Kabul Airport Blasts: Taliban Says Death Toll Between 13-20; At Least 60 Wounded

A US official claimed that the explosions in Kabul are “definitely believed” to have been carried out by the IS.

4 min read

Twin blasts hit Kabul on Thursday, 26 August, the Pentagon confirmed, with one blast outside the airport at the Abbey Gate and one at or near the Baron Hotel, a short distance away.

Speaking to Reuters, the Taliban said that it was a suspected suicide bomb that exploded, which left somewhere between 13 to 20 people dead, including children.

According to a report by the Wall Street Journal, at least four US marines lost their lives in the blasts, while an official statement from the Press Secretary for the United States Department of Defence John Kirby said that 'a number of US service people' were killed due to the explosions.

Taliban spokesman Zabihullah Mujahid also confirmed that 52 people had been injured in the twin blasts near the airport, according to TOLO News.

Al Jazeera reported that Kabul's Emergency Hospital said that at least 60 people had been wounded, while six people had been pronounced dead on arrival.

Meanwhile, AFP reported that five people had been killed and a dozen had been left wounded in the blast, while AP reported that the Russian Foreign Ministry had provided an official casualty count, pegging the death toll at 13 and adding that 15 had been wounded.

Meanwhile, Kirby said that the Pentagon could confirm that the explosion at the Abbey gate was the "result of a complex attack that resulted in a number of US and civilian casualties".

AFP quoted an eyewitness saying that there was total panic when people heard the explosion.

"The Taliban then started firing in the air to disperse the crowd at the gate," the witness said, adding that they saw a man rushing with an injured baby in his hands.

The blast came amid a warning by Western nations of an imminent terror threat, even as thousands gathered hoping to flee Taliban-controlled Afghanistan.

US Official Says IS Behind Attack

AP quoted a US official who claimed that the explosion is “definitely believed” to have been carried out by the Islamic State group.

Reacting to the blast, the US Department of State's Bureau of Consular Affairs said that there are reports of gunfire and asked US citizens to avoid traveling to the airport and airport gates at this time.

"US citizens who are at the Abbey Gate, East Gate, or North Gate now should leave immediately," the advisory further said.

The White House said that US President Joe Biden had been briefed about the explosion, while UK's Downing Street said that the government would hold a crisis meeting in light of the blast.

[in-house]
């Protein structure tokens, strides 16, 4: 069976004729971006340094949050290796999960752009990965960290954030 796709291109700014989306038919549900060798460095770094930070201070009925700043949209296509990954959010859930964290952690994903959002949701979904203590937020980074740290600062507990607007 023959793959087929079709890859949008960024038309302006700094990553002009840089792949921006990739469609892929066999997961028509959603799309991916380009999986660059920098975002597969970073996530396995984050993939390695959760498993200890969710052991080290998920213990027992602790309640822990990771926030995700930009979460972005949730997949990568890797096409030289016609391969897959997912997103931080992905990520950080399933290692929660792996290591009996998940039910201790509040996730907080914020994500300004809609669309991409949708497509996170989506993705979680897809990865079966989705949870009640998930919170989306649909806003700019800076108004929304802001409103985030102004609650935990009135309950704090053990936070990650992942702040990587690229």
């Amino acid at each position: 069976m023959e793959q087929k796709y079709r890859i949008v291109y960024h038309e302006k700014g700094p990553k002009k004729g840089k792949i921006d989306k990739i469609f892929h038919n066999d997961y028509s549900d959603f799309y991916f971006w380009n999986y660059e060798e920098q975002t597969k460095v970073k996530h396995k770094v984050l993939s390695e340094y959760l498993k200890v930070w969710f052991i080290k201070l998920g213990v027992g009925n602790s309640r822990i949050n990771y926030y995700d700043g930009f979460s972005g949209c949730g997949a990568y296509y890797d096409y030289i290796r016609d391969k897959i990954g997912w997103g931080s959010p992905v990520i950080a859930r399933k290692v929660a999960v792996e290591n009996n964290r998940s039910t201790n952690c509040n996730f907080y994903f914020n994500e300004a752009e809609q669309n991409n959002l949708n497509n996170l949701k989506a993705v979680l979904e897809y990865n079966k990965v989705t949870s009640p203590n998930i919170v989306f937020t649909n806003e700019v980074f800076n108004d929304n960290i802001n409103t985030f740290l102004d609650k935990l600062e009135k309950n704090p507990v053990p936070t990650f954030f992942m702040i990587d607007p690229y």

UK PM Boris Johnson has said that the UK would continue their evacuation operation despite the attack, reported AFP.


Intelligence About Imminent Attack

As per news agency AFP, US and allied officials have claimed that they had intelligence that suicide bombers were threatening to attack the airport.

Earlier, on Thursday, the US State Department issued a warning to US citizens present at the Abbey Gate, East Gate, or North Gate of the Kabul airport to "immediately" leave those areas over a terrorist threat.

A security alert from the US Embassy in Kabul said, “Because of security threats outside the gates of Kabul airport, we are advising US citizens to avoid traveling to the airport and to avoid airport gates at this time unless you receive individual instructions from a US govt representative to do so,” news agency ANI reported.

'Heinous Attack': Merkel, Leyen Condemn Blasts

Prominent political leaders, including the German Chancellor Angela Merkel and President of the European Commission Ursula von der Leyen condemned the fatal attack.

Merkel condemned the "heinous" attack saying, "we don't know all the details yet but the terrorists targeted people waiting at the airport gates who were hoping to leave."

"They wanted security and freedom and that is why it is an absolutely heinous attack in a very, very tense situation," she added, AFP quoted.

Referring to the attack as 'inhuman' and 'cowardly', Leyen wrote "the international community must work closely together to avoid a resurgence of terrorism in Afghanistan and beyond."


Meanwhile, the Taliban in a statement also condemned the bombings, and said that it happened in area controlled by US forces, according to Bloomberg.

The Crisis in Afghanistan

The US has reportedly been making efforts to evacuate Americans and its Afghan partners from the country since the Taliban took over the capital city Kabul on 15 August.

Since Taliban’s takeover of Afghanistan, a horrific stream of chaotic – and even terrifying – visuals have emerged from the Kabul airport, as hoards of people struggle to get on flights and out of the country.

Though the Taliban has agreed to continue to allow Afghans to leave the country after the US withdrawal deadline of 31 August, reported AFP, Taliban spokesperson Suhail Shaheen had said that the militant organisation will not allow the US to extend their 31 August deadline for ending their mission in Afghanistan or “there will be consequences”.

(With inputs from AFP, AP, TOLO News and Reuters)

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